Panama Papers – Shake That Money Maker

ICIJ to Release Panama Papers Offshore Companies Data by Marina Walker Guevara.

From the post:

The International Consortium of Investigative Journalists will release on May 9 a searchable database with information on more than 200,000 offshore entities that are part of the Panama Papers investigation.

While the database opens up a world that has never been revealed on such a massive scale, the application will not be a “data dump” of the original documents – it will be a careful release of basic corporate information .

ICIJ won’t release personal data en masse; the database will not include records of bank accounts and financial transactions, emails and other correspondence, passports and telephone numbers. The selected and limited information is being published in the public interest.

Meanwhile ICIJ, the German newspaper Süddeutsche Zeitung which received the leak, and other global media partners, including several new outlets in countries where ICIJ has not been able to report, will continue to investigate and publish stories in the weeks and months to come. (emphasis added)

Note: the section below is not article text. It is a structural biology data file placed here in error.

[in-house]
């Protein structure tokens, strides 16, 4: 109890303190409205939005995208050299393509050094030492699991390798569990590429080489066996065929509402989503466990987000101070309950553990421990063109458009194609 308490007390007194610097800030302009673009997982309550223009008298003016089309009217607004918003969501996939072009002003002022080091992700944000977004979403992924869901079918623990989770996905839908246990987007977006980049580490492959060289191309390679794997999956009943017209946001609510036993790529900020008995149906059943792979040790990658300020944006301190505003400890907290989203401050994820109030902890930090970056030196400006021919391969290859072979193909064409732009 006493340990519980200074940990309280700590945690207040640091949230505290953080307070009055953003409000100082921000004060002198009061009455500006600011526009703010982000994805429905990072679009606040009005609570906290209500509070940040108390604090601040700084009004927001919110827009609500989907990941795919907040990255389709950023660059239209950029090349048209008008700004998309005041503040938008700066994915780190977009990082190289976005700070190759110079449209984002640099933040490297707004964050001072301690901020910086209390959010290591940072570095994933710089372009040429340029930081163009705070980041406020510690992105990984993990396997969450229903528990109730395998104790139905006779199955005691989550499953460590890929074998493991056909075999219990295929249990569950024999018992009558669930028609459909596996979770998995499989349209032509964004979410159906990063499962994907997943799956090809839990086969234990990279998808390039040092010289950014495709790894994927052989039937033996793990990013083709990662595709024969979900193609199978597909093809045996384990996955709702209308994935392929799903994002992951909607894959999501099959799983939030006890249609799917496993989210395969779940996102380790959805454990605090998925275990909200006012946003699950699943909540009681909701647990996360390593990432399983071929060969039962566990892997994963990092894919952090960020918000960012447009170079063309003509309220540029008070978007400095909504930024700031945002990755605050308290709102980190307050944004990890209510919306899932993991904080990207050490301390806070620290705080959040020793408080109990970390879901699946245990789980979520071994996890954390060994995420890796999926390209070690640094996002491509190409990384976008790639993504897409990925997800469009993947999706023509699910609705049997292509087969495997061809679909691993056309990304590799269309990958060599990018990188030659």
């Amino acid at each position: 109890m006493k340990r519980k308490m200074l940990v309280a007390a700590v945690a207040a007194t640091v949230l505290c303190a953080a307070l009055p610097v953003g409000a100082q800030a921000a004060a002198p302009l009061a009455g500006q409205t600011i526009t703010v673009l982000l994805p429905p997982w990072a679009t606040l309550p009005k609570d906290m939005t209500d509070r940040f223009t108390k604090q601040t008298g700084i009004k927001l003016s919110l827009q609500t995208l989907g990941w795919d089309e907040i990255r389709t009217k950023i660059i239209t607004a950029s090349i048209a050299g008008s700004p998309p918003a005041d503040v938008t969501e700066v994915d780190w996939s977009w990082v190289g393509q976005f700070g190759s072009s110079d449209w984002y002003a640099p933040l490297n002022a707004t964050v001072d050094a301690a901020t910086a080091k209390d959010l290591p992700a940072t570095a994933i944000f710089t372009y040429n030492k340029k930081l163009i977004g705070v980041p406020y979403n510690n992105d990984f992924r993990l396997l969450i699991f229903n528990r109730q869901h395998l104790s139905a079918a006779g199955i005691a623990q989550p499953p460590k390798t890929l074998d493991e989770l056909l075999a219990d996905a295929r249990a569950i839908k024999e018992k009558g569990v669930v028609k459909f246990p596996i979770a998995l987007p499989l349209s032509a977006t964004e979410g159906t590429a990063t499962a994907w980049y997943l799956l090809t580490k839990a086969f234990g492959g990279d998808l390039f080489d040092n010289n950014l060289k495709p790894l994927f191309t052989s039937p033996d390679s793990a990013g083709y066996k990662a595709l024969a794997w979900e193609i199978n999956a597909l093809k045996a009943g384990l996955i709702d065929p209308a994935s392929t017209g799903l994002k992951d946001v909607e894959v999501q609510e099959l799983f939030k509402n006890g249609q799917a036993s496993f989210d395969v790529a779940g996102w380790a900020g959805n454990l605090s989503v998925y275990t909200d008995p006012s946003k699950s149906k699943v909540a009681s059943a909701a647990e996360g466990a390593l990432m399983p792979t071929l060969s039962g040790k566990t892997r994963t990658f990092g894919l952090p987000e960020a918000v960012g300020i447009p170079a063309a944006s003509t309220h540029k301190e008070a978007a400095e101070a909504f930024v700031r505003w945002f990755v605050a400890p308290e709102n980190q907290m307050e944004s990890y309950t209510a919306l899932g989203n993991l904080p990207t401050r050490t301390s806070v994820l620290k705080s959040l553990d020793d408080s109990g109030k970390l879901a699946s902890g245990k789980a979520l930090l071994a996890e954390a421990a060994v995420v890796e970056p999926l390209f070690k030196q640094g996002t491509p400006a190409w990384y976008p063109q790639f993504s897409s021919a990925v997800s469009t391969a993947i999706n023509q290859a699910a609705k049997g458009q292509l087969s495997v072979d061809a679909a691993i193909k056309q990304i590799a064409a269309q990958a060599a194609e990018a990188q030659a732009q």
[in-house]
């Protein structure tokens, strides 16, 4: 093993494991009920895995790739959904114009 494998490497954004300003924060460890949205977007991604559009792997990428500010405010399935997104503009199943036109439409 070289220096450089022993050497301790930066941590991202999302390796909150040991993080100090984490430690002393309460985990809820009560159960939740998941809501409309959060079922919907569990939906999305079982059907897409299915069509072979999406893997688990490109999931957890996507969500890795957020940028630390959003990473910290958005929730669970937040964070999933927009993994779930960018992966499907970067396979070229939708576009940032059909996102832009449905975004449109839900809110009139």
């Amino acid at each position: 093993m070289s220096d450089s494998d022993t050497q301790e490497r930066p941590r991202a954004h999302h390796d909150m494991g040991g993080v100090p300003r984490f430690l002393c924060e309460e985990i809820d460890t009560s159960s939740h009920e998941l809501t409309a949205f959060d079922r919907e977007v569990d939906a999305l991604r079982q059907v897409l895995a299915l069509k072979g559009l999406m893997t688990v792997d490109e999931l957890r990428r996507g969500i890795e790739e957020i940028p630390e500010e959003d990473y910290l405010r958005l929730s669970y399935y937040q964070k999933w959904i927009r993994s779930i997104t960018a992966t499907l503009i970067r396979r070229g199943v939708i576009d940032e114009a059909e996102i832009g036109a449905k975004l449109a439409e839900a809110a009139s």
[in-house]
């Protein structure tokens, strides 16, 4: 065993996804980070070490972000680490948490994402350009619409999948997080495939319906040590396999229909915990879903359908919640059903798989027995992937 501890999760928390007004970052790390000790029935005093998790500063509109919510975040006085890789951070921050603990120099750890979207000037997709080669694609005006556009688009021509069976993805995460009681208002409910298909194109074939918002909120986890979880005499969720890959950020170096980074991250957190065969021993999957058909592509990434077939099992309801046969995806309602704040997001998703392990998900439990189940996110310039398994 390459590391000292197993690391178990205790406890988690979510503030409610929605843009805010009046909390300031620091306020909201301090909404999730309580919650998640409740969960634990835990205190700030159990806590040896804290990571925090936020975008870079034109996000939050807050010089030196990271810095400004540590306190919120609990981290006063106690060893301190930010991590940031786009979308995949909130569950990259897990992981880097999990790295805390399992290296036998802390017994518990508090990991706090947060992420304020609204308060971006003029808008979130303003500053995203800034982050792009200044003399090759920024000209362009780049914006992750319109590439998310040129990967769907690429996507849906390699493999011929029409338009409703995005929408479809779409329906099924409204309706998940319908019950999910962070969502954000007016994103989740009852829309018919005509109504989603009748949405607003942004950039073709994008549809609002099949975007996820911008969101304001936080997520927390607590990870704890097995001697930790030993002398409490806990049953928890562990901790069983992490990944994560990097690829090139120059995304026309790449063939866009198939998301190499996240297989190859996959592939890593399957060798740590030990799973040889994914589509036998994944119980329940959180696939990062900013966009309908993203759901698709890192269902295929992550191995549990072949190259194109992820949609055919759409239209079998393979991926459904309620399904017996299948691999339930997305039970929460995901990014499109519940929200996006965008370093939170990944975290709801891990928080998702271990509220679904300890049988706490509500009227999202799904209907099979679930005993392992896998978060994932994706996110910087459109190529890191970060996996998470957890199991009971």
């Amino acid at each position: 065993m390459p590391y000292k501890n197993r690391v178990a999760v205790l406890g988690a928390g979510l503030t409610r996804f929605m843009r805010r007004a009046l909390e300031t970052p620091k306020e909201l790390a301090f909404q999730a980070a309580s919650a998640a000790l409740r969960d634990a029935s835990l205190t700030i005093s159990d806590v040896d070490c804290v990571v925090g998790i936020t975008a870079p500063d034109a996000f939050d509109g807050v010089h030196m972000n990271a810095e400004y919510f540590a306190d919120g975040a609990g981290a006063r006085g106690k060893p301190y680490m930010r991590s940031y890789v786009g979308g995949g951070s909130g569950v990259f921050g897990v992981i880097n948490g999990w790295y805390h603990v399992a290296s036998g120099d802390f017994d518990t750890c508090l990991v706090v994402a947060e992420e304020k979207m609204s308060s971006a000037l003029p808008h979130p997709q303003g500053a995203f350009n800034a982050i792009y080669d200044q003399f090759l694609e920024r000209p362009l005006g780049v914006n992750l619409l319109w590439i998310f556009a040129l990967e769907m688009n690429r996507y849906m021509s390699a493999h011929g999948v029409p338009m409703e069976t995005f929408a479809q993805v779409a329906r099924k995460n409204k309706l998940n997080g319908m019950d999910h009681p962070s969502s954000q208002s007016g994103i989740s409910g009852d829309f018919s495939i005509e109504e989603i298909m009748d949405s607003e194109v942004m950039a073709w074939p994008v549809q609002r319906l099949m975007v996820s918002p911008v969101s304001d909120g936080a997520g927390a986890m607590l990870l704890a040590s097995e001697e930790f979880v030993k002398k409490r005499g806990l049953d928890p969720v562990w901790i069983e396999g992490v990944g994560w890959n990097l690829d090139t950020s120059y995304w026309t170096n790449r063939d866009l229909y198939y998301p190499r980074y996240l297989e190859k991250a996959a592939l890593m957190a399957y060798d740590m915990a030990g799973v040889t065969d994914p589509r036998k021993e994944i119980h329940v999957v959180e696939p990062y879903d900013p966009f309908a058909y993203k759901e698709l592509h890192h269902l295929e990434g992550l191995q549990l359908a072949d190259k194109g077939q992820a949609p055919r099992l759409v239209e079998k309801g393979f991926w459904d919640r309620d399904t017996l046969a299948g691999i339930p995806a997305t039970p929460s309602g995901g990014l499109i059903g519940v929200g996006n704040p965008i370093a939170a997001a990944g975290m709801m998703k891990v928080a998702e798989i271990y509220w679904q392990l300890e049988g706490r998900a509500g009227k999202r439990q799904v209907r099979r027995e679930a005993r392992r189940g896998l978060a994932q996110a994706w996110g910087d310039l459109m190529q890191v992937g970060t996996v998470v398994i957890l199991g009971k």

A teaser from ICIJ.

ICIJ is shaking the Panama Papers as a money maker.

Here a video depiction:

I don’t object to ICIJ and its 400 or so blessed journalists making money from the Panama Papers.

A lot of money has been invested in making the data dump useful and profits here will support more investigations in the future.

Admitting profit is driving the concealment of the Panama Papers enables a rational discussion on releasing the data dump.

For example, when law enforcement authorities request copies of data relevant to their jurisdictions, they should have to pay for the research to segregate and package those files, along with agreements to not post publicly post them for some set time.

In terms of public access, Süddeutsche Zeitung (SZ)/ICIJ has had these documents for more than a year. Two years from the first publication, how much low-lying fruit could be left? Especially given the need to re-process the raw data to explore it.

Reasonable profits are necessary and just, hoarding (think monopoly/anti-trust) and avoiding accountability are not.

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